Stevie G: DIY vibes are alive and kicking

In his weekly column Stevie G reflects on fanzines - including some created as part of the Change the Beat creative project with teenage asylum seekers, refugees and migrants in Cork
Stevie G: DIY vibes are alive and kicking

Young Cork teens participating in the Change the Beat at The Glucksman.

The Do it Yourself (DIY) vibe has been a part of music for as long as most of us have been around. It famously provided the basis for much of the punk scene which emerged in the 70s, and it tied in with ideologies that supported self-sufficiency and independence from the mainstream music industry.

The DIY ethic is very prevalent in today’s music too, but before we explore that, it’s worth celebrating the excellent Publish and be Damned exhibition that recently ran at UCC Library in partnership with the Cork Zine archive. The Curators, Siobhan Bardsley and Fiona O’Mahony, curated an impressive collection of Cork fanzines that came out here between 1975 and 2005, in a crowd sourced exhibition that included zines such as Sunny Days, No more plastic pitches and Zeitgeist, amongst others.

These fanzines represented a counterculture without a filter, and provide an incredible document of their times. I remember going to buy many of them as a kid growing up, in various record shops and indeed in the little comic shop and printers run by Jim Morrish and his family on Father Matthew Street. It was an incredible window into an exotic world of gigs, bands and artists that I couldn’t yet experience properly as a teenager, but it was a big inspiration for me.

DIY culture led me to eventually start my own fanzine, but sadly Mumbo Jumbo only ever got to issue 1 before the actual reality that it was a huge chore put me off, and I never did one again. These fanzines were usually a labour of love, and thankfully many of those who did get it together to publish them regularly managed to overcome many obstacles and ended up providing a major social and cultural document of times in the pre-internet era.

These days social media may have taken over, but you can feel the DIY ethic all over in websites such as Tumblr, Soundcloud, beatstars, Youtube and even the now defunct Myspace. Rappers, singers, producers, designers and many other artists continue to make their own way in the world through their own ideas and creativity, and thankfully technology has made self-sufficiency far more accessible and affordable than before. Ultimately, creativity is about the idea more than anything else, and ultimately, anyone can make great art. The internet now means we all potentially have an immediate portal to the world, and the DIY vibes are alive and kicking all over.

Even fanzines, often said to be a thing of the past, continue to be published in physical and online formats, and this summer I was lucky enough to be part of a project that involved young people creating their own fanzines in Cork. Change the Beat is a creative project that involved around 30 teenage asylum seekers, refugees and migrants, steered by the Glucksman Gallery in UCC and local artist Shane O’Driscoll and also involving Cork Printmakers and the Lavit Gallery.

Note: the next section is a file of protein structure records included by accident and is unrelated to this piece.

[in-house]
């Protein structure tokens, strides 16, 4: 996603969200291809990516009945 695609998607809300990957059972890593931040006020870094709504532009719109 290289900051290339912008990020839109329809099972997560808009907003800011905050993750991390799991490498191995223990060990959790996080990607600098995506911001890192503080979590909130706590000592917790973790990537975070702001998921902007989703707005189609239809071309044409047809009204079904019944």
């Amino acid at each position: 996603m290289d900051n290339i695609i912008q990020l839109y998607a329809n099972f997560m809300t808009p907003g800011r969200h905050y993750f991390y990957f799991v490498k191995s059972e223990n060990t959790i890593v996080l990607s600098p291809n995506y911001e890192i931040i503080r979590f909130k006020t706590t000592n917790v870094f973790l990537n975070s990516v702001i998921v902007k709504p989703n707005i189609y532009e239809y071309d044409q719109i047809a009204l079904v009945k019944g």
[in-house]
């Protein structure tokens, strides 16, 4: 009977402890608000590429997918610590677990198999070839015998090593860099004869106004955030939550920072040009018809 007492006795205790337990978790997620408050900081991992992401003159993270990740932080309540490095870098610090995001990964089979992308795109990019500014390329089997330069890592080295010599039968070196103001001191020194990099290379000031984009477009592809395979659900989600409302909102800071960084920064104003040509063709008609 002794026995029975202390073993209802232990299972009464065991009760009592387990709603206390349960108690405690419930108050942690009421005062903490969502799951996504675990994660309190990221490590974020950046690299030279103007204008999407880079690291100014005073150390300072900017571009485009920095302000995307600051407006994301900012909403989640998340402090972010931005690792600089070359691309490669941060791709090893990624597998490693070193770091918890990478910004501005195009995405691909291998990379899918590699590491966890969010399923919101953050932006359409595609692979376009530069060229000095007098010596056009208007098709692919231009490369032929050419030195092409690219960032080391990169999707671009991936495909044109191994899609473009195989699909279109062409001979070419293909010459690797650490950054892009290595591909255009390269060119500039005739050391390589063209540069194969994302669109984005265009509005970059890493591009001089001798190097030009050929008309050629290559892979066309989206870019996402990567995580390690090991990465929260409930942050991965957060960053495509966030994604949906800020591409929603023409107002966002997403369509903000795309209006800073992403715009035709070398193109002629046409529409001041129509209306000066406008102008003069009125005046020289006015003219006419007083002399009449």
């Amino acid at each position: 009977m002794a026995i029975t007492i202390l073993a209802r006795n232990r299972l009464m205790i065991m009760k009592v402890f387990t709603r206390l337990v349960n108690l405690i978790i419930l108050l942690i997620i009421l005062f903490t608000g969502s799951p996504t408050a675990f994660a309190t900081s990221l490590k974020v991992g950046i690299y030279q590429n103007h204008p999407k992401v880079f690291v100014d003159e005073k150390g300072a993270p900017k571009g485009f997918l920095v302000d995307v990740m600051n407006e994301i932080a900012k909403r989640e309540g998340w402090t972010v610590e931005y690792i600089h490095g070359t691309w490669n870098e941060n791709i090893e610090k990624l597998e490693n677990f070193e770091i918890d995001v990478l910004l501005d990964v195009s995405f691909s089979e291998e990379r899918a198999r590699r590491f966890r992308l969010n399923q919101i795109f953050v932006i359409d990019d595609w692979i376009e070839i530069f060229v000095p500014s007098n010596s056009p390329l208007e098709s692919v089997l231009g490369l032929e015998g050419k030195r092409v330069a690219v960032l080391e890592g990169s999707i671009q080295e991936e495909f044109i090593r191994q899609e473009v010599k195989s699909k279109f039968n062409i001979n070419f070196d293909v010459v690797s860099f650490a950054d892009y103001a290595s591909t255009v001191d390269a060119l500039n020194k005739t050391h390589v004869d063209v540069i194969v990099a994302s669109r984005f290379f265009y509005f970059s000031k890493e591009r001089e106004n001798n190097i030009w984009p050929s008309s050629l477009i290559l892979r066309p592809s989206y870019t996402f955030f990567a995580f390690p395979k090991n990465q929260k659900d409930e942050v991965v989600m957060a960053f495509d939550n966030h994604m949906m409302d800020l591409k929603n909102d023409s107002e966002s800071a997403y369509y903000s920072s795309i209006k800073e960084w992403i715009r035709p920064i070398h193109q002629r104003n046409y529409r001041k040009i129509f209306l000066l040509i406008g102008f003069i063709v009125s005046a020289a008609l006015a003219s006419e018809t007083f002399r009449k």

The work, including various art prints and even some fanzines, is currently on display in a number of public spaces in Cork city, ahead of a short film documenting the project, made by Colm Walsh, that will be screened at Indie Cork this Saturday morning. Shane, who I previously wrote about recently in my article on street art, is a perfect example of how art that is seen as counterculture can eventually become the mainstream. He and others, previously confined to painting walls on backstreets, are now getting commissioned to do big walls in public spaces such as the ESB substation on Caroline Street.

The underground can become the overground in a manner of days, and the next big rapper, singer and producer is probably making music and art in his or her bedroom right now as you read this, armed with little but some great ideas and some big dreams. The possibilities are endless and it makes making art exciting, despite the huge obstacles always in the way. “Making it big” may be the dream of some, but making great art is enough for most and it’s hard to put monetary value really on what is created in the end.

The DIY ethic means that a producer can now pretty much do everything on his or own creative terms, and that freedom is is worth an awful lot to many of those creating. It’s a stressful life that we all live, and it’s hard enough to pay rent through making art, but there’s a reason why many will continue to do their own thing on their own creative path!

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